3.5 months, eh? How long you spending with SC?

I don't know how often I'll be hanging out with him since I'm going to school while I'm over there and everything. But I'm hoping to spend some time with him, drinking, etc.

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When I was 14, our school did a special millennium trip to China. We stayed for 10 days and visited: The Great Wall, Forbidden City, Tiannamen Square, The Summer Palace, Temple of Heaven, Terracotta Warriors, to name just a few. It was one of the most wonderful experiences of my life.

I was so lucky to see all those beautiful, breathtaking sights. It was magical.

As for how it changed me: it gave me a huge desire to travel. Not so much to the places similar to the UK (eg America & Australia) or Europe but to places different. Yes, China has become pretty westernised but there's still so much of the eastern culture evident, particularly in the small villages.

What it also gave me was the need to travel to the Himalayas. We flew home in the early morning. Looking out over the massive mountain range, the snow all tinged with pink, I told myself that I would visit before I die. I haven't been yet, but plan to go in the next few years.

Aye, China was great!

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Back in the summer of '96 me and a group of people from my school went on a month long trip to Germany where we stayed with host families on a sort of exchange, since their kids had come and stayed with us earlier. It really blew me away in some aspects when I went to a town that was celebrating it's 600th anniversary, and here our country has only been around for a bit over 200 years. It was certainly worth it to go, and it made me want to visit other countries as well.

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As someone who is likely going to do something artistic for a living you owe it to yourself to go to Europe. Even if you don't like pre-20th century art (I'm pretty sure you said this once) you should definitely take a look at some old churches and visit the Museo Picasso among other things. My trip to Italy and Greece had my Art History teacher lecturing us about everything since just about everything has some sort of significance in the history of art and architecture.

*big snip*

i wouldn't say i don't like pre-modernism art, it just doesn't affect my art as much as some modern faves. but man, i'd KILL to see some Rembrandt, Velasquez, da Vinci.... and i've come to like old Greek designs a bit, possibly because of i've been seeing a lot of octopi on old urns and stuff

and after this history of interiors class i took last year i'm pretty stoked to see some ancient architecture

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i wouldn't say i don't like pre-modernism art, it just doesn't affect my art as much as some modern faves. but man, i'd KILL to see some Rembrandt, Velasquez, da Vinci.... and i've come to like old Greek designs a bit, possibly because of i've been seeing a lot of octopi on old urns and stuff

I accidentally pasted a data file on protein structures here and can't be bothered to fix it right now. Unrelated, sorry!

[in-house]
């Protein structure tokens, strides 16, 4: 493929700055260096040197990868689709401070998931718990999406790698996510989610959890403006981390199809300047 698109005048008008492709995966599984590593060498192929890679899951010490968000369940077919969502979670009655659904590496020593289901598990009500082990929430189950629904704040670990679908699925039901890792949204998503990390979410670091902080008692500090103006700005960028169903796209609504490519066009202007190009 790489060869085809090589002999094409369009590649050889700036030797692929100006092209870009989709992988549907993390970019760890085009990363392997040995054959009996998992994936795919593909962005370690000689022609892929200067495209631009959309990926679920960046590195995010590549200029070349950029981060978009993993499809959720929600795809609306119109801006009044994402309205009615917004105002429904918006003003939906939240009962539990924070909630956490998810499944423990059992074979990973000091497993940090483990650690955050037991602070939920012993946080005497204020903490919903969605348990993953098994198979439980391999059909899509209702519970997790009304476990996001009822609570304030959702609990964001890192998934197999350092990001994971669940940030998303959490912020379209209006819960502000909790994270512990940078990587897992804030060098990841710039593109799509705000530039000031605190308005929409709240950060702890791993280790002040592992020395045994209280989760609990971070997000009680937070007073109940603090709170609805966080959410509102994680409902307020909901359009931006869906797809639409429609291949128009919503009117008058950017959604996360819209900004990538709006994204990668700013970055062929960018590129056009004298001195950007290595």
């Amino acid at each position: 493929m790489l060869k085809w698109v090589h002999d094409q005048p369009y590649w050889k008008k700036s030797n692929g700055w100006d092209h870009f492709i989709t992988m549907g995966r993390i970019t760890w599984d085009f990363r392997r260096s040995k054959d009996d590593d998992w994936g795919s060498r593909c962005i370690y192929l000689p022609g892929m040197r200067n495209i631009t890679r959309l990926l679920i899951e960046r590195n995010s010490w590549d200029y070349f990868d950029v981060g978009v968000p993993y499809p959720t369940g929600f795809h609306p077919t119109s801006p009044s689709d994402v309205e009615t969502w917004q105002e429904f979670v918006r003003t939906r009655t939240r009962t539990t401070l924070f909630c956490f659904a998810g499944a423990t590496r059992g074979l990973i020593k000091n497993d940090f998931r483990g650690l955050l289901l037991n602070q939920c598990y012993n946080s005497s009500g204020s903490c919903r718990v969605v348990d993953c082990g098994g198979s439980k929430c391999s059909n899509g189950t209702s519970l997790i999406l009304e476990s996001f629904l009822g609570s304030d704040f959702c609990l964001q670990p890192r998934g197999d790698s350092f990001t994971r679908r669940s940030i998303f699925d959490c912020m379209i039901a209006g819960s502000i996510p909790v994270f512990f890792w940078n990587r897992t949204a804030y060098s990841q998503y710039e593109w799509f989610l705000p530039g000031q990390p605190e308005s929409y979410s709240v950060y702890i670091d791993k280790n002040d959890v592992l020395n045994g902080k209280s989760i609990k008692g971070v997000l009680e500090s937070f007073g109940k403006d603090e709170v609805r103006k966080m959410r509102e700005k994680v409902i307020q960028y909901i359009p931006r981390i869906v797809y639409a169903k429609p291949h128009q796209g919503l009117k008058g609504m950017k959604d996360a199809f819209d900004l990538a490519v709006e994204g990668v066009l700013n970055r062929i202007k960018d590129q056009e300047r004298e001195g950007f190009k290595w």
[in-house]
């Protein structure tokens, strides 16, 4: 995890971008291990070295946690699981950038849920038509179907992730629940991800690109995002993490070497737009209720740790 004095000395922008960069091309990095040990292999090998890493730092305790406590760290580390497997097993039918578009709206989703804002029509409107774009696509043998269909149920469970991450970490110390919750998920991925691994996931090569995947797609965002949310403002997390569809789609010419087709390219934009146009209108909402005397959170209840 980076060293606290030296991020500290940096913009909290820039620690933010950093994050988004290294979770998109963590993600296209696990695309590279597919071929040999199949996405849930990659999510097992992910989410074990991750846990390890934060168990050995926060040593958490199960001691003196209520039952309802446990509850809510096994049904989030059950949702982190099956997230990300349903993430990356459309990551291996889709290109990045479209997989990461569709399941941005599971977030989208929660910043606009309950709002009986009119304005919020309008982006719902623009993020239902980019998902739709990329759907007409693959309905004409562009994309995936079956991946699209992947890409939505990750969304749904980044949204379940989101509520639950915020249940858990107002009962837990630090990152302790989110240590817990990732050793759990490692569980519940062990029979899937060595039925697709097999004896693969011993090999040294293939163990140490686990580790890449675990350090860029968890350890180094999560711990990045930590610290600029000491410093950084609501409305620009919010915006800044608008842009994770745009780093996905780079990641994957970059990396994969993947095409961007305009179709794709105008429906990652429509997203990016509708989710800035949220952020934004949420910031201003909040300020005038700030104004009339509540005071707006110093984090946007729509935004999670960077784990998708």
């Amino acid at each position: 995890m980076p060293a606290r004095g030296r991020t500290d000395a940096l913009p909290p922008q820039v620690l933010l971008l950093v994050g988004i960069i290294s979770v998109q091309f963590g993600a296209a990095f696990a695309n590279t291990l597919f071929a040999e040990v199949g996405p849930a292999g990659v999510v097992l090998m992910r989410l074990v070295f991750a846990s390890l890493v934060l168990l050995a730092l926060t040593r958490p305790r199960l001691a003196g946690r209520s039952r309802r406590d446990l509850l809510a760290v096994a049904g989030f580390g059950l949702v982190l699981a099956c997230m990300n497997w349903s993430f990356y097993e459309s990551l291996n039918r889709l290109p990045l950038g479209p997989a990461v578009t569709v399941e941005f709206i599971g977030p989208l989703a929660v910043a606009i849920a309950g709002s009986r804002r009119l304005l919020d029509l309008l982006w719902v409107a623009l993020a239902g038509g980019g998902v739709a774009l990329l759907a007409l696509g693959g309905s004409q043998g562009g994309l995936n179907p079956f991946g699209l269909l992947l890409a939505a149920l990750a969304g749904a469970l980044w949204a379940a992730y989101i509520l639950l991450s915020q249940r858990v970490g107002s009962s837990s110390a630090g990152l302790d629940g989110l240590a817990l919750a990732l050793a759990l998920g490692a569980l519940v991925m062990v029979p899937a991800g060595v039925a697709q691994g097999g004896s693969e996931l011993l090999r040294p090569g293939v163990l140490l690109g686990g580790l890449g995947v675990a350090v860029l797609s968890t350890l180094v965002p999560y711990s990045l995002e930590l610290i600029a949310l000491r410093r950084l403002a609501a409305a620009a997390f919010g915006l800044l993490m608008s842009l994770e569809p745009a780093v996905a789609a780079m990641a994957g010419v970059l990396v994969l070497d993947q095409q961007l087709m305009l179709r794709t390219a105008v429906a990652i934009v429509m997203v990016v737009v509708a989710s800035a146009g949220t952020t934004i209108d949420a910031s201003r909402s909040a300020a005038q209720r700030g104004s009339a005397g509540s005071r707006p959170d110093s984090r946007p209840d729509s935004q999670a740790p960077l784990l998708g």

and after this history of interiors class i took last year i'm pretty stoked to see some ancient architecture

Well if you go to Athens down the line, visit the Archaelogical Museum (I believe that is the name). They have without a doubt the best collection of Greek vase painting in the world. Vatican Museums come in a close second though. And while in Greece you HAVE to go to Delphi, Mycenae, and the Theatre of Epiduras. Delphi, no matter how many pictures I took, I cannot describe. It is perhaps the single most amazing place I've ever been. If you want ancient architecture that isn't in a hostile region of the world (Iraq, Egypt, etc.) , Greece is definitely the place to go.

I unfortunately saw no Rembrandt, Velasquez, or da Vinci while I was in Europe. But given that I didn't visit the Louvre or Prado there is a reason. If you are a fan of Michelangelo though (which I am), then Rome is a place you must visit. And if you like Caravaggio (My friend Allie's favorite painter) then you have to visit the Church of San Luigi dei Francesi in Rome. His St. Matthew paintings are there.

I could go on for awhile of how much I saw in just 10 days, but I'll stop. Let me just leave it at this, you owe it to yourself to just see half of what I saw in person. It will blow your mind.

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Easily one of the best parts of my trip to Italy.

Yeah, our teacher took us in there and I didn't think much of it. I was looking around and kinda went, "I've seen so many churches the last day". And then I saw a crowd of people at the side chapel down to my far left so I went over to investigate. My jaw hit the floor. More awesome though was the fact that you have to pay money to shine lights on the paintings. This kept me amused for a good day, removing my amusement from the souvenier shop that one of the side chapels in St. Maria Majore (At least it was right next to a side chapel, leading me to believe it was also) was made into.

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Also, to Ceraziefish. Buy a phrasebook, fortunately Spanish and French have some similarities (Not like Spanish and Italian though, but still they are close) and just have fun. France isn't as tourist friendly as Spain, but if you visit the tourist areas in France, everyone there will speak some English thanks to their British neighbors.

Well, I'm going to be living with a French family, and all of them speak English (especially the parents, I talked to his dad on the phone and he didn't even have an accent) so hopefully that will help.

P.S. Muchos gatos, por favor.